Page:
Singapore-based e-scooter company Beam says it expects to launch in Auckland in a matter of weeks and is eyeing further expansion into Dunedin and Hamilton.
The company focusing on micro-mobility in the Asia Pacific region was last week named one of four companies, including Flamingo, fellow Singapore-based Neuron and Jump by Uber, to be granted a six-month operating license in the city by Auckland Council. It has been given permission to operate in the all three zones of the CBD, outskirts and suburbs.
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Beam plans to have about 880 of its electric scooters on Auckland streets by the end of January, but will initially launch this month with a couple of hundred.
Its e-scooters are en route from Singapore currently. Exactly when the scooters will roll out for riders in Auckland will depend on shipping and customs, Christopher Hilton, vice president of corporate affairs at Beam, told the Herald.
Beam already operates about 300 e-scooters in Christchurch, and charges $1 to unlock the vehicle and 30 cents per minute. Hilton said the price would be slightly higher in Auckland, but the price per minute was not yet finalised.
The company, which is a little over a year old, applied for a licence to operate in Auckland last year but was unsuccessful.
Auckland would be the first city in the world to operate an entire fleet of its newest, third-generation scooters, Hilton said.
The third-generation scooters have bigger wheels, a sturdier standing board and an advanced breaking mechanism, a bell built into the handlebar and a light, he said.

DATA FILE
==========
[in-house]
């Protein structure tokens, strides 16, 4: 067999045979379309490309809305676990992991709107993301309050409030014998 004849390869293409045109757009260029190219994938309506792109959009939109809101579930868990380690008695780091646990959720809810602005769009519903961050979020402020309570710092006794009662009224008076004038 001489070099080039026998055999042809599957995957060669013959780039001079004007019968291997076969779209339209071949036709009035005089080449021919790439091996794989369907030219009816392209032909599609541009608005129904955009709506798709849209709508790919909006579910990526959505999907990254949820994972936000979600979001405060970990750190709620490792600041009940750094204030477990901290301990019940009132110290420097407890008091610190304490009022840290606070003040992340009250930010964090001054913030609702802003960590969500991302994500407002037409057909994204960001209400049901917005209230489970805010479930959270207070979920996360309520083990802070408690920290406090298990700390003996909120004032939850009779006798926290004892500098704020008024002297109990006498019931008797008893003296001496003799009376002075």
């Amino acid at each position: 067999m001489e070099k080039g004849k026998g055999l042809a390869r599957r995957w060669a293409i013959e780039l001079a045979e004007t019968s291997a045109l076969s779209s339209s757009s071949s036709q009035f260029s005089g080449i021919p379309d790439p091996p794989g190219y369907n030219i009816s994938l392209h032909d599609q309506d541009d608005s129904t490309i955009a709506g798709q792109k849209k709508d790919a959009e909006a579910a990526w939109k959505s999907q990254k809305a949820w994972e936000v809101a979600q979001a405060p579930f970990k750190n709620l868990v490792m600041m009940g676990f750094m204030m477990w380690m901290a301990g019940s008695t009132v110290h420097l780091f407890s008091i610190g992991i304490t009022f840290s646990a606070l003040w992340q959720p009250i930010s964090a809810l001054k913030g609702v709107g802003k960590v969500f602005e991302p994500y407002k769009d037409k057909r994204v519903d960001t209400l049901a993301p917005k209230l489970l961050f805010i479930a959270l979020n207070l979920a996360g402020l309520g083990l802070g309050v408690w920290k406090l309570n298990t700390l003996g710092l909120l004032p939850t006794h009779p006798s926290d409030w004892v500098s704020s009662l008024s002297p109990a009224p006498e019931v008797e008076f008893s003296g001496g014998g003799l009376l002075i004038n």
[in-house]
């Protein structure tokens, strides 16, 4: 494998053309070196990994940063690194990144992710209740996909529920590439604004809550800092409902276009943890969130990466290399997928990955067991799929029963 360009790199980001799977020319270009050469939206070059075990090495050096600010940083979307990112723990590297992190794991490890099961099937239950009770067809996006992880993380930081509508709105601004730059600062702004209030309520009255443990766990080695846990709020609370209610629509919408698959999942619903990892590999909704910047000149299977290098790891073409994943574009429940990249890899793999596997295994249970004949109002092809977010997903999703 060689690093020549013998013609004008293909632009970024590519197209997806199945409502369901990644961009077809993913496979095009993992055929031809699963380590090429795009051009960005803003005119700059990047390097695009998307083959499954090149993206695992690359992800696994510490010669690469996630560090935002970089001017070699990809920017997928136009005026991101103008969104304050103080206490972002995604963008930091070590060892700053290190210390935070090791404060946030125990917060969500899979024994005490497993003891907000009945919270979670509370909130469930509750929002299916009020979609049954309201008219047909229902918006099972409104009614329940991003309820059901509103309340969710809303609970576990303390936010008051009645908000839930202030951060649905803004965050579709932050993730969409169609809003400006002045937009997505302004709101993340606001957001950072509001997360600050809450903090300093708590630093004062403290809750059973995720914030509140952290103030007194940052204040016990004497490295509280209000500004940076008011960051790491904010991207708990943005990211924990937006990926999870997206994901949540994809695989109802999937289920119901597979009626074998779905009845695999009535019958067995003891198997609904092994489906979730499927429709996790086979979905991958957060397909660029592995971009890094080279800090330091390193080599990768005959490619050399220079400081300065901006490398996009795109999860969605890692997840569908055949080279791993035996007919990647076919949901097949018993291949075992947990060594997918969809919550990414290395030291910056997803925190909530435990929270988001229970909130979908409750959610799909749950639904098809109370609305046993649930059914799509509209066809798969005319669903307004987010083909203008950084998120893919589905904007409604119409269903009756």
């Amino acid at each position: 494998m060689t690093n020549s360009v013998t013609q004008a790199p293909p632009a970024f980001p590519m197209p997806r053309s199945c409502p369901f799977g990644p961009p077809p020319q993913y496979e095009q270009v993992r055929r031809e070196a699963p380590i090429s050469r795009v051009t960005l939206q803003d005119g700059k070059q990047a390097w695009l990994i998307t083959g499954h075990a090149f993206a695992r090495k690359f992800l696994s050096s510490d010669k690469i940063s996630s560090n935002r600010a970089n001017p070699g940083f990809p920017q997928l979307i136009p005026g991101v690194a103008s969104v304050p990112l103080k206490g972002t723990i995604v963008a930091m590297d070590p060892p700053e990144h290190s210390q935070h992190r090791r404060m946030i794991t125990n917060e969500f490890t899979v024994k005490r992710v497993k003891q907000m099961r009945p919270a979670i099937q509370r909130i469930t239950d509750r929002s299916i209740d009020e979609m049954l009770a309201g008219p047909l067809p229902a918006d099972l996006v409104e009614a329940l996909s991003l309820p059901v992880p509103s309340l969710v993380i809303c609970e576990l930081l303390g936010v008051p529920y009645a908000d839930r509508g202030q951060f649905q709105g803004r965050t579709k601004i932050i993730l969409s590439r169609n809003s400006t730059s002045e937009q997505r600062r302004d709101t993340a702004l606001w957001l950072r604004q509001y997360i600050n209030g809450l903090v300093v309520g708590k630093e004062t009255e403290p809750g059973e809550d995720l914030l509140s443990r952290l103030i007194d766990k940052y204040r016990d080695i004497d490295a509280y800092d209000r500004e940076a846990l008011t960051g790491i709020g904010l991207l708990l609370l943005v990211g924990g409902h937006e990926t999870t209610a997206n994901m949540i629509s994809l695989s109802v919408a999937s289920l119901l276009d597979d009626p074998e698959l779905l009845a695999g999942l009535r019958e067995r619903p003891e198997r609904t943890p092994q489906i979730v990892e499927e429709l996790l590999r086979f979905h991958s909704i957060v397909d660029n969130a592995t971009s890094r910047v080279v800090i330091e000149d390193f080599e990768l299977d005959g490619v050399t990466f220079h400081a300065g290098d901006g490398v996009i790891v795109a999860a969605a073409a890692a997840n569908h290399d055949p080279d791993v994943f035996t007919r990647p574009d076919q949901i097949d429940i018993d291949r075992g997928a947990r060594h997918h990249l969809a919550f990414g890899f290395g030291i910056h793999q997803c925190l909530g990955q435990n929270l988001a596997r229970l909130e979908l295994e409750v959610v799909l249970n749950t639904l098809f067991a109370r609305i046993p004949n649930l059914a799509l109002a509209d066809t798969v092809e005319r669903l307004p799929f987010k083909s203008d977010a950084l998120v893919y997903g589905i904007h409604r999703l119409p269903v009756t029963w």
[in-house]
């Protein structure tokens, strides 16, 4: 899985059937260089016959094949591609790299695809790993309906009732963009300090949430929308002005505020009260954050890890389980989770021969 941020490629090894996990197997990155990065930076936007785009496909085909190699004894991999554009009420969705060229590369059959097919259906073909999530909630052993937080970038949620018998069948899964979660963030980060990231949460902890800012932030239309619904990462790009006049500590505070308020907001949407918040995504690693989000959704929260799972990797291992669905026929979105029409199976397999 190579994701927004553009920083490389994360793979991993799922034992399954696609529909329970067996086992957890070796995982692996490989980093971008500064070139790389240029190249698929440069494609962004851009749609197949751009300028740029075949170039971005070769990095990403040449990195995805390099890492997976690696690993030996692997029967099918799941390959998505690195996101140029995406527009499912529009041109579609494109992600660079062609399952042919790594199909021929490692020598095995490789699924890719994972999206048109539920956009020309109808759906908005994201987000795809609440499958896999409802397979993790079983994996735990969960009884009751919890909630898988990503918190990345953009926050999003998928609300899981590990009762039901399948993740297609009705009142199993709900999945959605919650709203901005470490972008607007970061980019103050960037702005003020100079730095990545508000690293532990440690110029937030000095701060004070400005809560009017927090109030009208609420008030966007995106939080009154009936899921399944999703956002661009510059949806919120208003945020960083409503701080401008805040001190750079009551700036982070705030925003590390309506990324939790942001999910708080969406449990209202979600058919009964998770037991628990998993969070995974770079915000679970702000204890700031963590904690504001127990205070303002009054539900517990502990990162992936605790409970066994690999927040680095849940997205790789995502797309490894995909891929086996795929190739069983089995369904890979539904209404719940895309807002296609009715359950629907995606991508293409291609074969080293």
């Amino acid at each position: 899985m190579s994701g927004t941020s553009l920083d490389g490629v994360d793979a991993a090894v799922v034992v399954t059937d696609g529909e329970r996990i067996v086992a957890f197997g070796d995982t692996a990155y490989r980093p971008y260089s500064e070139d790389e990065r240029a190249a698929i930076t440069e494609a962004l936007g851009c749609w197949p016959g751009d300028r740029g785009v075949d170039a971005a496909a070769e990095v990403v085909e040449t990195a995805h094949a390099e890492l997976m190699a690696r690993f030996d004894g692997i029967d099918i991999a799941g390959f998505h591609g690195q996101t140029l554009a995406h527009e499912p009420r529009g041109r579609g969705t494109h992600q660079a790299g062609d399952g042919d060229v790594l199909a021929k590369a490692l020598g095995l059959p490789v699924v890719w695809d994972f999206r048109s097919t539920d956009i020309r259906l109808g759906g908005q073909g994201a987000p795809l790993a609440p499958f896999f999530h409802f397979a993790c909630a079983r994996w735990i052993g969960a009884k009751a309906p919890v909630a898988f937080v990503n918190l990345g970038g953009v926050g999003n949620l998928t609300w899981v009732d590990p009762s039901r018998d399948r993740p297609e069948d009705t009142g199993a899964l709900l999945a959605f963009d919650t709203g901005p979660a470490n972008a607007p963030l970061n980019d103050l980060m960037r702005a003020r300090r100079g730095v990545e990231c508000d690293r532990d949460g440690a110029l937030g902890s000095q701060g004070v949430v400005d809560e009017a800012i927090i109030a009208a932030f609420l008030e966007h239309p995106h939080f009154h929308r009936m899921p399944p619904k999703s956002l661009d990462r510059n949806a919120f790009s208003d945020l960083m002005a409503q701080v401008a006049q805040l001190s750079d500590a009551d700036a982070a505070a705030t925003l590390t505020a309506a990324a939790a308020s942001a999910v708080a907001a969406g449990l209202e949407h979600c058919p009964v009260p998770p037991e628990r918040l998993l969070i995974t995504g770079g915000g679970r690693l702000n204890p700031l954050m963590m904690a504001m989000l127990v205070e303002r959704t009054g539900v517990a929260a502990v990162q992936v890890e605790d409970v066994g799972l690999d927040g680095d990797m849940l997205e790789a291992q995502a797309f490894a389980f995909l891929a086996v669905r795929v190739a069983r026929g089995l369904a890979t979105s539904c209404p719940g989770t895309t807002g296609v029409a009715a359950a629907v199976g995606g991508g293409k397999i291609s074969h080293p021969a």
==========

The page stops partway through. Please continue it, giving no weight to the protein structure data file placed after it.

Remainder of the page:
"The industry has moved from a place where the early versions of these vehicles were essentially retail scooters. What's rolling onto the ground now, and with the Beam Saturn, is custom-built for sharing.
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Hilton said Beam's scooters have almost three times the lifespan of Uber's Jump scooters, which are said to have a lifespan of six months.
Auckland Council said in its announcement that it had granted Beam, Neuron, Jump and Flamingo operating licenses, and dropped Lime and Wave scooters, on safety grounds.
Beam wants to operate in the market for much longer than six months, Hilton said. To do this, he said Beam planned to establish multiple safety training centres in Auckland to teach people how to use the scooter safely in return for rider credits.
The company has already launched pop-up training centres in Seoul, South Korea, and is gearing up to launch these in Adelaide. It also operates in Kuala Lumpur and Taipei.
Hilton said Auckland Council had raised concerns about drink-riding. A proposal included in its application to combat this was to reduce the number of vehicles in operation on Friday and Saturday evenings and to implement auto-controlled speeds during certain hours.
"At times where there is a high likelihood of scooters being misused we won't have them available for service. We can also do things like control the speed, drastically lower the speed at 11pm on a Saturday night, so there is both less interest in riding the vehicle but also the ability to control them a bit easier," he said.
"Challenges that other operators have faced in Auckland over the past year have been safety issues and we want to make sure that we do everything in our ability to be proactive about responding to those, and showing our commitment to being here in the long term.
Auckland, being the country's largest city, had "always been a high target" for the company, and New Zealand would grow to become an "important market" for Beam, he said.
"I think there's good opportunity for us to be present in a number of other cities, there really is only one operator that has gone to some of the smaller locations so we're definitely having conversations with places like Dunedin and Hamilton."
Beam has had around 50,000 rides in New Zealand until now.